Monday, August 18, 2014

Screening and Comments

Dear Bill,

I just wanted to thank you for your weekly gardening help column.

I find your columns helpful, informative and entertaining. I am an avid West Ashley gardener and I look forward to your local bend on gardening that one just can not get from a nationally syndicated article from say, New York. I originally migrated here from Northern California from a similar zone (Zone 8), and I can confirm that what goes here does not go for gardens elsewhere in our diverse country.

And right now, with the Charleston Horticultural Society on "recess" (why in the heck do they do persist in doing this? Not all of us Charleston folks retire to summer villas in the mountains in summer!!)  I am especially feeling gardening-info deprived.

Wanted to add, while I am thinking about it, that I  got a kick out of the Alice Cooper reference in your June 24 column.. What a hoot!

Keep up the good work!

From another reader:

I've had a Monoculture of 78 Leylands, half in full sun, the other half, half day a.m.-noon sun.  Otherwise they were treated the same.  I lost 38 of the trees in the second year, all full sun trees,  from the root rot problem and Needle Blight.

I replaced all 38 with Thuja 'Steeplechase' a sport of Thuja 'Green Giant'.  All are doing well, yet at different heights due to more/less a.m. sun, and varying moisture uptake even given that the trees have a "drip" irrigation system in place.  I find the 'Steeplechase' while glorious looking are quite sensitive to too much ground moisture when under say 4 feet.

Perhaps in your next Leyland installment you could talk about both the 'Green Giant' and the 'Steeplechase'?

The ‘Green Giant’ and the ‘Steeplechase’ are considered good substitutes for the Leyland Cypress. As of now, there are no known pest and disease problems (this could change).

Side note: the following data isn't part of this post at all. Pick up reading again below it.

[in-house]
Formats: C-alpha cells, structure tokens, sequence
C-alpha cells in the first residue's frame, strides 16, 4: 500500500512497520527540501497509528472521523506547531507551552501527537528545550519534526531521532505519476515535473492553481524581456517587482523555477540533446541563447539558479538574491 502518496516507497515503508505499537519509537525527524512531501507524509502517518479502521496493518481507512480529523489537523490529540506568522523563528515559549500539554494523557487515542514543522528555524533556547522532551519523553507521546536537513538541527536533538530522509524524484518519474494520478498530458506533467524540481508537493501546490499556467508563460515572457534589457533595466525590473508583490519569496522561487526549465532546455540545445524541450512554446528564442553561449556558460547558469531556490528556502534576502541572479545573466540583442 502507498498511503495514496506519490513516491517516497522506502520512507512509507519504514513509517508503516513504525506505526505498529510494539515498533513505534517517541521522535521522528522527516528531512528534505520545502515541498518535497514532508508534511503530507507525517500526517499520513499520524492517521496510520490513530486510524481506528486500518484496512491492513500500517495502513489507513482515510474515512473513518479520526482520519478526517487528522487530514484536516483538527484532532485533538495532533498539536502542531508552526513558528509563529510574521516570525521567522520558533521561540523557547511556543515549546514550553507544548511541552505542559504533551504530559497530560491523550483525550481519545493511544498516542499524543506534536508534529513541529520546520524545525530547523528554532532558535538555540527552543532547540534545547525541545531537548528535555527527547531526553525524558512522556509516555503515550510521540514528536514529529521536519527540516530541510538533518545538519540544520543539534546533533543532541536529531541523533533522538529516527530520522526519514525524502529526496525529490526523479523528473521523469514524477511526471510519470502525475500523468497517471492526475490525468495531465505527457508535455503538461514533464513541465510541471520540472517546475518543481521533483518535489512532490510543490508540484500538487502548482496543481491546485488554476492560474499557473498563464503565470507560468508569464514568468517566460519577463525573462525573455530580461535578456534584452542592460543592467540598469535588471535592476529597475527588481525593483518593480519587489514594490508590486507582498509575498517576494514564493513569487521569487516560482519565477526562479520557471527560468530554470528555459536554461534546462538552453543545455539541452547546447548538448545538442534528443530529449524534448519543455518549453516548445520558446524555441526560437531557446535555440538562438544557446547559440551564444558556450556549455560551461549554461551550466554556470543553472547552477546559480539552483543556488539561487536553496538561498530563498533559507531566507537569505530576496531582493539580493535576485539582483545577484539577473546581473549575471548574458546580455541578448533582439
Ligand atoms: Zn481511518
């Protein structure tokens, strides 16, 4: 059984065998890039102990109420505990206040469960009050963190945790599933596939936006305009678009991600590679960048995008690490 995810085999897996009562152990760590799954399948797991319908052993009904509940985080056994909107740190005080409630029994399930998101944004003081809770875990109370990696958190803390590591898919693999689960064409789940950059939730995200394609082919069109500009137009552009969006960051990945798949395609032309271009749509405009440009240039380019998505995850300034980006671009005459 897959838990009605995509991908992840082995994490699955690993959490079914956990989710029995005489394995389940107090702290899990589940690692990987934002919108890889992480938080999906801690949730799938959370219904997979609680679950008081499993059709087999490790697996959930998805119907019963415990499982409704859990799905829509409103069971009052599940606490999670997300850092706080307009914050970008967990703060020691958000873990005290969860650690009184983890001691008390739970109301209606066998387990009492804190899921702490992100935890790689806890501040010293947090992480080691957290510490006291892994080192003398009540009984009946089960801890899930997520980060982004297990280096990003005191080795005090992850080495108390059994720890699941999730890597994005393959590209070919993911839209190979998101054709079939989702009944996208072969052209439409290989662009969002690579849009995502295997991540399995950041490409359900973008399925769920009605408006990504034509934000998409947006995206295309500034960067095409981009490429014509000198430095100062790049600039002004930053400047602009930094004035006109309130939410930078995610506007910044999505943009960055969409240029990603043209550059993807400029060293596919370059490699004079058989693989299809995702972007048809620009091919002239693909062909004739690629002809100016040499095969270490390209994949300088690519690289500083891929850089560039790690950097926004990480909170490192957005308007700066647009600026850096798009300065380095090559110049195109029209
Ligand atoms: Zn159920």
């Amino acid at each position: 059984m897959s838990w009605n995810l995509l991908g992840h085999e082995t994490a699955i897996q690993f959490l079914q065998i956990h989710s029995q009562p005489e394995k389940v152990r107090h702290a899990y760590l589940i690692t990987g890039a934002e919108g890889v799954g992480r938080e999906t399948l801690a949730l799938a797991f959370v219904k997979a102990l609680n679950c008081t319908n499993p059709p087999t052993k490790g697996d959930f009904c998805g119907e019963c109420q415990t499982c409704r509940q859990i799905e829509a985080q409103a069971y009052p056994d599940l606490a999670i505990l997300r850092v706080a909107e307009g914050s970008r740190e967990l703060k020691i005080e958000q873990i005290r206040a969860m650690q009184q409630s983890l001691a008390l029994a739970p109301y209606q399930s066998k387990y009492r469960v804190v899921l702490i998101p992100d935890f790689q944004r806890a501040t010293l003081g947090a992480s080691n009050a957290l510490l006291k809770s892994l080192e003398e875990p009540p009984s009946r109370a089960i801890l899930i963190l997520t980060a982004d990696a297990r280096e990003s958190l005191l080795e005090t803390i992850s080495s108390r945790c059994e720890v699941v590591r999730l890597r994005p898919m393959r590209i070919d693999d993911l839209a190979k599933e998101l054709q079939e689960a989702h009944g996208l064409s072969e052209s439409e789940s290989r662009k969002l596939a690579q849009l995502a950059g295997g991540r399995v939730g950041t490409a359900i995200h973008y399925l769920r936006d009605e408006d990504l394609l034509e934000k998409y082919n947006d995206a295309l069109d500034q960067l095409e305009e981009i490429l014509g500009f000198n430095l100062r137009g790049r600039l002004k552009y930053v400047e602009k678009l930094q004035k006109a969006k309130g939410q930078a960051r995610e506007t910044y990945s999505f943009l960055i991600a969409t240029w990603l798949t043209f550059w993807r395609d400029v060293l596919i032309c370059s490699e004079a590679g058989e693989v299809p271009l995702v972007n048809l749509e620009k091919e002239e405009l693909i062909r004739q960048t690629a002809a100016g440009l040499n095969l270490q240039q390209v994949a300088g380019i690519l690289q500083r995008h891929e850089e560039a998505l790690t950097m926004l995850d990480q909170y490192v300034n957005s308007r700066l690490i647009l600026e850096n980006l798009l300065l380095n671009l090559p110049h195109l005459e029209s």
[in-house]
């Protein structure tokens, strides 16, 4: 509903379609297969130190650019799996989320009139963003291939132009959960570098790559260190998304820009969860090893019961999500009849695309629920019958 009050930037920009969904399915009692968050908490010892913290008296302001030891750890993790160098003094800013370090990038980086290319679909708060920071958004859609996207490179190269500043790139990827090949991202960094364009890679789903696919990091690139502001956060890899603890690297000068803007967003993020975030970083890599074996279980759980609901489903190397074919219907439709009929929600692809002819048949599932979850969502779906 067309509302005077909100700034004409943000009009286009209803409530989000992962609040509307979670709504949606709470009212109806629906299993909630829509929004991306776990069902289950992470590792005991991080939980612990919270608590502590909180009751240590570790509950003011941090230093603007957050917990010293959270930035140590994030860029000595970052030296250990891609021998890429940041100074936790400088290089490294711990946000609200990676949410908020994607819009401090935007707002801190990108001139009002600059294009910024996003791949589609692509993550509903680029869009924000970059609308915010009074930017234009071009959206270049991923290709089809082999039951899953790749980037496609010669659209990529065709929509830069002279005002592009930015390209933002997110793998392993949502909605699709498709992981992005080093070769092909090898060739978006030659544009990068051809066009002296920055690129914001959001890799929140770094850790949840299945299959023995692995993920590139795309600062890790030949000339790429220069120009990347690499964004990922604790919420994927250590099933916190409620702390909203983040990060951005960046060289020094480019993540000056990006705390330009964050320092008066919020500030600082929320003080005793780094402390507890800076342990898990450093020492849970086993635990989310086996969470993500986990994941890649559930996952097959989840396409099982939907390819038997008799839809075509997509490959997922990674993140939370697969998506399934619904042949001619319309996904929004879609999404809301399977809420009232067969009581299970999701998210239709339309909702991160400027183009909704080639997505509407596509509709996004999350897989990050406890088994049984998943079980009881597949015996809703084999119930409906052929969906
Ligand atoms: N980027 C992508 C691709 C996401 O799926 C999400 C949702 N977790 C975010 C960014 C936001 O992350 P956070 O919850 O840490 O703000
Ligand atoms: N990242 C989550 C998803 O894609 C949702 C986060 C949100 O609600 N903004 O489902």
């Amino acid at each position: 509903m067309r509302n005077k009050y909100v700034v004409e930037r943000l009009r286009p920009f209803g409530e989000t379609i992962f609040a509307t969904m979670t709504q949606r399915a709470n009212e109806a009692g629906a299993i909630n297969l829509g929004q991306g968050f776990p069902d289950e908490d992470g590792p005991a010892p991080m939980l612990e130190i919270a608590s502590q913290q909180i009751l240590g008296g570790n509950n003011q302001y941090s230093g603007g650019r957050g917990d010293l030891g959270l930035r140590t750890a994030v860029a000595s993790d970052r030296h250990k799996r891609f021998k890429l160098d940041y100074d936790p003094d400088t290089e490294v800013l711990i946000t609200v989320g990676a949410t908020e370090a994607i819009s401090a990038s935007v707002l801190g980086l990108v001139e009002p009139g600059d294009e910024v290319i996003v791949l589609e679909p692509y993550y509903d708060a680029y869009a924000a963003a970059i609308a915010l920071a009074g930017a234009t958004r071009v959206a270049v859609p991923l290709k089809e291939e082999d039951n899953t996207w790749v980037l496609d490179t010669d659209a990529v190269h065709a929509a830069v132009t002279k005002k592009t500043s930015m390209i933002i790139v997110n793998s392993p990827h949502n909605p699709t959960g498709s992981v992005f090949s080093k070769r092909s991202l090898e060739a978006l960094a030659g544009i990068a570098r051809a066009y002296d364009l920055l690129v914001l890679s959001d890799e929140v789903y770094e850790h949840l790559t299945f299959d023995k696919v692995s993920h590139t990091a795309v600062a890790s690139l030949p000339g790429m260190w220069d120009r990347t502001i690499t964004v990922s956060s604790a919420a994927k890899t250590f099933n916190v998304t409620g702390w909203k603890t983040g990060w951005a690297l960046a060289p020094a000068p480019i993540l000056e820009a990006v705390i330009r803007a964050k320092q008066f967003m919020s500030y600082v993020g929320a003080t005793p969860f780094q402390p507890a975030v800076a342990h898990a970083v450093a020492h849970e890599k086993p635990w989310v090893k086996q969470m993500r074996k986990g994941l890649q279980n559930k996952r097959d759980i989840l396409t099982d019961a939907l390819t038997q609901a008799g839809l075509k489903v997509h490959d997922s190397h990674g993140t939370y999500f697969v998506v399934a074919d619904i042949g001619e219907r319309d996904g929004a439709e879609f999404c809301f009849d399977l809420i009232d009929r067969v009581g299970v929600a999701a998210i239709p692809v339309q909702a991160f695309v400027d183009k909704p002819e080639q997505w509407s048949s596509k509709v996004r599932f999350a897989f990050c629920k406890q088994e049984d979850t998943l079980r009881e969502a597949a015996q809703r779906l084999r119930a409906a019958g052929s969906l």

The ‘Steeplechase’ is an improvement on the ‘Green Giant’. The ‘Steeplechase’ is smaller, denser and finer foliage; however, does not seem to do as well in wet soils or when exposed to very cold winds. Both varieties are tolerant to sand as well as clay soils.

If you have ever listened to the radio show when we (Paul and I) are talking about screening, you know I am big on a diversified screens with many foliage types, fragrance, color shows (berries, flowers, leaf color, and even bark color), and plant forms (weeping, upright, pyramidal, umbrella). Staggering your plantings gives you more air movement and is usually visually more appealing, depending on your overall landscape (a formal landscape may require more straight lines).

Depending on your soil conditions and what you are trying to screen, here are a few plants to consider:

Hollies – many, many choices with different forms, shapes and berry colors. Be sure to purchase while showing berries because all males do not have berries. Do not overlook the upright or weeping Yaupon Holly with their shiny berries and unique shape.

Magnolias – also many shapes and sizes available – some are big, some are narrow. Good fragrance.

In an interest of time and column inches, I’m going to list several other plants. Usually planting in staggered odd number groups of 3 to 9 of the same plant, works really well.

A few (there are many others) more plants to consider for screening: loquat (big foliage and fruit), bottlebrush (cool flowers that attract hummingbirds), camellias (fall and winter bloomers), azaleas, viburnum (foliage color, many sizes), Loropetalum (foliage color, many sizes), wax myrtle, pyracantha (berries), oleander (summer flowers, unique growth habit), Arizona cypress, Tea Olive (fragrance), Live Oak, Palms with several different staggered heads, Japanese Cedar, Eastern Red Cedar,  Anise (cool upright foliage that smells like Anise – Twizzlers), and many more.